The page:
Although they had finally shut the hell up, the fans were still in dour spirits. In an attempt to lighten the crowd’s mood, Slott made the fatal error of attempting humor. “Wow, if you guys are this upset now,” he joked, “just wait’ll we bring back Gwen [Stacy, Spider-Man's former girlfriend who was killed by his archenemy]!”
Nobody knows who fired the first shot, but within moments, the writer’s table was being pelted with DC Absolute Editions and Marvel Omnibuses. Thankfully, the volumes’ impressive weight combined with the general lack of athleticism amongst the protesters resulted in few serious injuries.
Police arrived on the scene quickly, but by then the protestors had already been frightened into submission thanks to a quick-witted Rocketship employee flicking the light switch on and off.
One of the Spider-fans still had some fight in him, however. A young boy charged through the crowd and assaulted one of the officers by spraying Silly String in his face, as a nod to his webslinging hero. The officer responded by smashing the young man in the face with his nightstick, cracking his mandible in two and leaving a deep dent in his nasal spine. The boy remains in critical condition at New York Presbyterian Hospital.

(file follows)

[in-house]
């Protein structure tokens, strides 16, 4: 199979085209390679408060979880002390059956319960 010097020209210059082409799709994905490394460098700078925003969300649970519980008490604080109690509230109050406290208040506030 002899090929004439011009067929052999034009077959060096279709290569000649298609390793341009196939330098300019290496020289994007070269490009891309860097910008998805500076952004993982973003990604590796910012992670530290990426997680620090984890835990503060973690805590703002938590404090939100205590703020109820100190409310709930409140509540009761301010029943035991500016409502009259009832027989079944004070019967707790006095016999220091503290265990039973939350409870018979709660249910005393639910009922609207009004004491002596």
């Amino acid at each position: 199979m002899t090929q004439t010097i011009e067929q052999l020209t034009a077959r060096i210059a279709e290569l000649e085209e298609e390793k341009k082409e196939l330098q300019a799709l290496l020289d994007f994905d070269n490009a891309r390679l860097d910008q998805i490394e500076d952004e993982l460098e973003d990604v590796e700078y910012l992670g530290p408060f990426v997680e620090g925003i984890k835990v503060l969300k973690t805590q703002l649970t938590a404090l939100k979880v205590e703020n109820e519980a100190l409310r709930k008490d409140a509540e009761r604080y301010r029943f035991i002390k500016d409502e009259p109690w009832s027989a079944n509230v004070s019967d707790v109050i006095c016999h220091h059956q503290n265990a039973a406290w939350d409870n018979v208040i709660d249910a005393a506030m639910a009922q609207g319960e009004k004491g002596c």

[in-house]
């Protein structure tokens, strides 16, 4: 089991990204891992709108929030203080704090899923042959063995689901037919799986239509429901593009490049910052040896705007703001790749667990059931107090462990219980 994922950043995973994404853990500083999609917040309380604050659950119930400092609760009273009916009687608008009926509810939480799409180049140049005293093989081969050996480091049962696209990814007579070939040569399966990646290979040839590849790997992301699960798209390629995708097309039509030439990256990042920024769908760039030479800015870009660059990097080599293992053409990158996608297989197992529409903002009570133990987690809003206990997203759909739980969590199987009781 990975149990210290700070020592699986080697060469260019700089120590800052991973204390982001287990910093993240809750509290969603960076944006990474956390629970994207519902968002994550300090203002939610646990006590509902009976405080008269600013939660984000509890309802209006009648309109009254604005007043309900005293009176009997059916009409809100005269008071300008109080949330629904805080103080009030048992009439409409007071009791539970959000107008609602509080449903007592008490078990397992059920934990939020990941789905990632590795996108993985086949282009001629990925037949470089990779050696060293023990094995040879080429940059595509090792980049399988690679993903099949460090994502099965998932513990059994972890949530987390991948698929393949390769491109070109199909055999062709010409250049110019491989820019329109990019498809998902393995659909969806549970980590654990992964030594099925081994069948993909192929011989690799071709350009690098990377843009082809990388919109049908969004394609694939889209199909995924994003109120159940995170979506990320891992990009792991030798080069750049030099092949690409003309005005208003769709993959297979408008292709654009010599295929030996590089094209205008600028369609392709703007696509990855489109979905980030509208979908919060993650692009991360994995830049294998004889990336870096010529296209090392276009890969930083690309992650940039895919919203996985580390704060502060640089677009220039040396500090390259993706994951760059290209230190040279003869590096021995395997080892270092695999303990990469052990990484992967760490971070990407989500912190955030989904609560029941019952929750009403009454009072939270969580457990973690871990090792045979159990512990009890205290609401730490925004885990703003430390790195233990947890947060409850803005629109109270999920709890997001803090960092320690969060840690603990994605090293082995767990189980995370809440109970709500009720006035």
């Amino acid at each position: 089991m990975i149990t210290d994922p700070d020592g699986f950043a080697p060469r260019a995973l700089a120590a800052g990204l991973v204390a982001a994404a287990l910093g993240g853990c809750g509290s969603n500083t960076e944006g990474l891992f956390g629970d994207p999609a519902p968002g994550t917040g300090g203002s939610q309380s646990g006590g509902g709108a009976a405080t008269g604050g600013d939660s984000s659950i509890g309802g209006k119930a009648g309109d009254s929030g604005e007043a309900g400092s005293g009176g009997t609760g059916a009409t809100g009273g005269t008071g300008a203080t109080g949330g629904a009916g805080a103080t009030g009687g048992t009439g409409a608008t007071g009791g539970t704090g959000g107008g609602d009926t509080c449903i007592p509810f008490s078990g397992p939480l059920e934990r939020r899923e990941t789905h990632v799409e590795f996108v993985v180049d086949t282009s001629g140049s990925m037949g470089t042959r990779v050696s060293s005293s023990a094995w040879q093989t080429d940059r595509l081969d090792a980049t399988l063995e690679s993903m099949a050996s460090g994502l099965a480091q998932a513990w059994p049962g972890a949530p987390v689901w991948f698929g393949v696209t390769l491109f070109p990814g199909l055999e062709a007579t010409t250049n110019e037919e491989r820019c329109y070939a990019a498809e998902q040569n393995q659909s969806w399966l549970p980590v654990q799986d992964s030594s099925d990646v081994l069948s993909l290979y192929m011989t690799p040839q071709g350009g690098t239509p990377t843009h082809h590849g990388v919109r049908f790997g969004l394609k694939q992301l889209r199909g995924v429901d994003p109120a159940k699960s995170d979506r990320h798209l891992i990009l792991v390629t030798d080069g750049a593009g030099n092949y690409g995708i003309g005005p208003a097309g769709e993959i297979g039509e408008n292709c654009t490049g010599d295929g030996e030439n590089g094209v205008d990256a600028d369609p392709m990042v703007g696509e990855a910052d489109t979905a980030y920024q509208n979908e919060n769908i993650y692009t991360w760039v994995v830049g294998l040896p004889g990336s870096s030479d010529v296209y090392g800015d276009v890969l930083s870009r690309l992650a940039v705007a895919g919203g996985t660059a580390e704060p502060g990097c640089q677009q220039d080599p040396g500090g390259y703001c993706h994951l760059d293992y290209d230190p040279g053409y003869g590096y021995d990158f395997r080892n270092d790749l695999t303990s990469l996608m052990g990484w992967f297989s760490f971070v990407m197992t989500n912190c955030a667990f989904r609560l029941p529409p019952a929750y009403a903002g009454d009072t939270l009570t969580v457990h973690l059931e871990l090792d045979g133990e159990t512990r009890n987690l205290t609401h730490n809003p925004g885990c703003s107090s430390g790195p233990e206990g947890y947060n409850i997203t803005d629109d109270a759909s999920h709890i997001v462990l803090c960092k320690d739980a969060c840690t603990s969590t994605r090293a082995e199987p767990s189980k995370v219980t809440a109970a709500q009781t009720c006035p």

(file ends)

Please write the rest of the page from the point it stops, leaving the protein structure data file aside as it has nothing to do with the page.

“The hospital bills are going to be hell,” the boy’s father later told us. “But I can’t say he didn’t deserve it.”
Puzzlingly, the word “organic” was written on the side of the can (though misspelled). The police have yet to uncover any link between the mysterious phrase and any known gang terminology.
The ambulance also picked up a writer at the shop, but not any of the Spider-Man crew. Fellow comic scribe Warren Ellis, who was at the shop signing copies of the fifteen different series he had coming out that day, collapsed at the scene in an apoplectic fit of laughter. He was taken away by EMS workers, mumbling all the while about cellular phones and “the nerd prom”.
Alex Cox, owner of Rocketship, was understandably disappointed by the outcome of what should have been such a fun day. “I just don’t understand getting that worked up over one superhero comic.” [He asked us to stress the term "superhero comic"; we're not sure why] “There’s so much great stuff out there.” Cox explained how he tried to turn the dejected Spidey fans onto new series, pointing out a collection of E. C. Segar’s Popeye strips, and a display of Bone material. “They looked at me like I’d just sprouted a dick out of my forehead.”
“Nobody ever attacked me when I worked on Law & Order,” offered fellow writer Marc Guggenheim. “Did I mention that I worked on Law & Order? And CSI: Miami too. In fact, could you maybe not use my name for this story? I’d rather not be associated with all this.”
As the protestors were escorted from the store by their respective parents and guardians, and the writers recovered from their shock, one of the officers perused the comics on the shelf. Ironically, he came upon the very Spider-Man comic where the marriage ended, causing a generation of readers to lose their minds.
“So this is the comic that caused all the ruckus,” he sighed. “Not for nothing, but it really is awful.”